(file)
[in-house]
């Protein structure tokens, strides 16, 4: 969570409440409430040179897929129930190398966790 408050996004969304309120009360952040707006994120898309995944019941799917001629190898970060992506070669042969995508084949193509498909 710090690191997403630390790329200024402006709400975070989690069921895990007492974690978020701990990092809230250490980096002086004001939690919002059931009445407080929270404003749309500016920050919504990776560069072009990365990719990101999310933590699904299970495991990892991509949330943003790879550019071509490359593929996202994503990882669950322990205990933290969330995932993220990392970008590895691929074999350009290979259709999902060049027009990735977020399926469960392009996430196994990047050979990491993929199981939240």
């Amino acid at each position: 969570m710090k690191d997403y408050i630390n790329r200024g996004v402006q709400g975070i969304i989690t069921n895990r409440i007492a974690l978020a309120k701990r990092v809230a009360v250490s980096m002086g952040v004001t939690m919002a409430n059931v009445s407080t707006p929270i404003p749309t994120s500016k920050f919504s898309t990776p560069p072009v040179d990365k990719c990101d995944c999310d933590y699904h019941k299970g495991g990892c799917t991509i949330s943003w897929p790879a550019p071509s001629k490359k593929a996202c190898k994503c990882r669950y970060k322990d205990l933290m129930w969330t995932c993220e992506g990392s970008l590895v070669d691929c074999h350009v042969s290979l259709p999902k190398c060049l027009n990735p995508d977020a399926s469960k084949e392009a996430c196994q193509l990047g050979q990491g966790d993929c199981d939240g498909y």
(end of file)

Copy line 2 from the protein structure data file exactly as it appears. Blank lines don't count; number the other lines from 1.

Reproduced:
């Protein structure tokens, strides 16, 4: 969570409440409430040179897929129930190398966790 408050996004969304309120009360952040707006994120898309995944019941799917001629190898970060992506070669042969995508084949193509498909 710090690191997403630390790329200024402006709400975070989690069921895990007492974690978020701990990092809230250490980096002086004001939690919002059931009445407080929270404003749309500016920050919504990776560069072009990365990719990101999310933590699904299970495991990892991509949330943003790879550019071509490359593929996202994503990882669950322990205990933290969330995932993220990392970008590895691929074999350009290979259709999902060049027009990735977020399926469960392009996430196994990047050979990491993929199981939240």